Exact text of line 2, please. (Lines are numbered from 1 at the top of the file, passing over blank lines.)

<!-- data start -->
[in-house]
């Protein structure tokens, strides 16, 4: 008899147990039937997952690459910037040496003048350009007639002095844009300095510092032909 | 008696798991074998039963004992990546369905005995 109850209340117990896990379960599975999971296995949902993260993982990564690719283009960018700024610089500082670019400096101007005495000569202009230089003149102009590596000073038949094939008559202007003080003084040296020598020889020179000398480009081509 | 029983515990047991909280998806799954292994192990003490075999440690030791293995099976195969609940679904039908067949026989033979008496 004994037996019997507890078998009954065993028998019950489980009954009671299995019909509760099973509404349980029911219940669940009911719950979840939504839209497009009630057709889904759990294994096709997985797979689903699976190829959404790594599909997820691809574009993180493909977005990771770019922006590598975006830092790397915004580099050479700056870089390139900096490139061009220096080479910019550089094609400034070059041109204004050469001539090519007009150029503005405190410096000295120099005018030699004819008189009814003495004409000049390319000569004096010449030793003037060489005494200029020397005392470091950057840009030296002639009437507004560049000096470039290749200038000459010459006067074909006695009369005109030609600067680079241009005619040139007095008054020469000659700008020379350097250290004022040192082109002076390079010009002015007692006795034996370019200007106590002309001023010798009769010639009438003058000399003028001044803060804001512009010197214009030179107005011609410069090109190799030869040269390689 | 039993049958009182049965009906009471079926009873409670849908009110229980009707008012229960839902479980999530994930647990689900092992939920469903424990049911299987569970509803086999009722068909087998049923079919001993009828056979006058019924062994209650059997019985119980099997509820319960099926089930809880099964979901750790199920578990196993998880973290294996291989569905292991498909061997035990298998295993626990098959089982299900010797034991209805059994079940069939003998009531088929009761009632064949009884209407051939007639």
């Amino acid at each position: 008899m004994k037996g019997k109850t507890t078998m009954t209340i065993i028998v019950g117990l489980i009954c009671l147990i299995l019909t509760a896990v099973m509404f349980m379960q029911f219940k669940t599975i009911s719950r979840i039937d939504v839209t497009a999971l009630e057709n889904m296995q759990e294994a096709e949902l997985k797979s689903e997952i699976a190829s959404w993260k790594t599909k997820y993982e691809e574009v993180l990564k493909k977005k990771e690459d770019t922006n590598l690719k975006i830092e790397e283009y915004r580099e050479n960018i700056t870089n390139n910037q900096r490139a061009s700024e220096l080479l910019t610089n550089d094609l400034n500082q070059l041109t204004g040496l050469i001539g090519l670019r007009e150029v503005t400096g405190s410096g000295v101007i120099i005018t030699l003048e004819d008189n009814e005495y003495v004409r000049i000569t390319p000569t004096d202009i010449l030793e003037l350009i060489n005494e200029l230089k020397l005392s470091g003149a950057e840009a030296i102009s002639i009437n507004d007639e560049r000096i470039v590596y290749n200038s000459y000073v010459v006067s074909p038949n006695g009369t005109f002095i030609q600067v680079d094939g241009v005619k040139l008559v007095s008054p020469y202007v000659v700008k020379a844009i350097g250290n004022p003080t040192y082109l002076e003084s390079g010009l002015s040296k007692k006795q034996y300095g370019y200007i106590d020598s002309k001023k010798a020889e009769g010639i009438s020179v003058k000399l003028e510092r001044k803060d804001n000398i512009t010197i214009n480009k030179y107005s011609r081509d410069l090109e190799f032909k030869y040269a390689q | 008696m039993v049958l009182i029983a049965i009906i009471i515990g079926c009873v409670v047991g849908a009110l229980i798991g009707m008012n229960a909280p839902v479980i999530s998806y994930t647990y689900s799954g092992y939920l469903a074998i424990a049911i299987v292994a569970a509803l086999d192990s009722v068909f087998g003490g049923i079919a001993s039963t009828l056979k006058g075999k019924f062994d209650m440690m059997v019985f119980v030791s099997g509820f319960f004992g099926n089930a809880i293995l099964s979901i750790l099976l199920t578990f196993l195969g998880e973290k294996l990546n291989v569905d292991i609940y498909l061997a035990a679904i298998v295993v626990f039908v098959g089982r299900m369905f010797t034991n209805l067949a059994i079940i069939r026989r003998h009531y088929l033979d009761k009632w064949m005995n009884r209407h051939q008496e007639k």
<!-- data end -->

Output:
């Protein structure tokens, strides 16, 4: 008899147990039937997952690459910037040496003048350009007639002095844009300095510092032909 | 008696798991074998039963004992990546369905005995 109850209340117990896990379960599975999971296995949902993260993982990564690719283009960018700024610089500082670019400096101007005495000569202009230089003149102009590596000073038949094939008559202007003080003084040296020598020889020179000398480009081509 | 029983515990047991909280998806799954292994192990003490075999440690030791293995099976195969609940679904039908067949026989033979008496 004994037996019997507890078998009954065993028998019950489980009954009671299995019909509760099973509404349980029911219940669940009911719950979840939504839209497009009630057709889904759990294994096709997985797979689903699976190829959404790594599909997820691809574009993180493909977005990771770019922006590598975006830092790397915004580099050479700056870089390139900096490139061009220096080479910019550089094609400034070059041109204004050469001539090519007009150029503005405190410096000295120099005018030699004819008189009814003495004409000049390319000569004096010449030793003037060489005494200029020397005392470091950057840009030296002639009437507004560049000096470039290749200038000459010459006067074909006695009369005109030609600067680079241009005619040139007095008054020469000659700008020379350097250290004022040192082109002076390079010009002015007692006795034996370019200007106590002309001023010798009769010639009438003058000399003028001044803060804001512009010197214009030179107005011609410069090109190799030869040269390689 | 039993049958009182049965009906009471079926009873409670849908009110229980009707008012229960839902479980999530994930647990689900092992939920469903424990049911299987569970509803086999009722068909087998049923079919001993009828056979006058019924062994209650059997019985119980099997509820319960099926089930809880099964979901750790199920578990196993998880973290294996291989569905292991498909061997035990298998295993626990098959089982299900010797034991209805059994079940069939003998009531088929009761009632064949009884209407051939007639």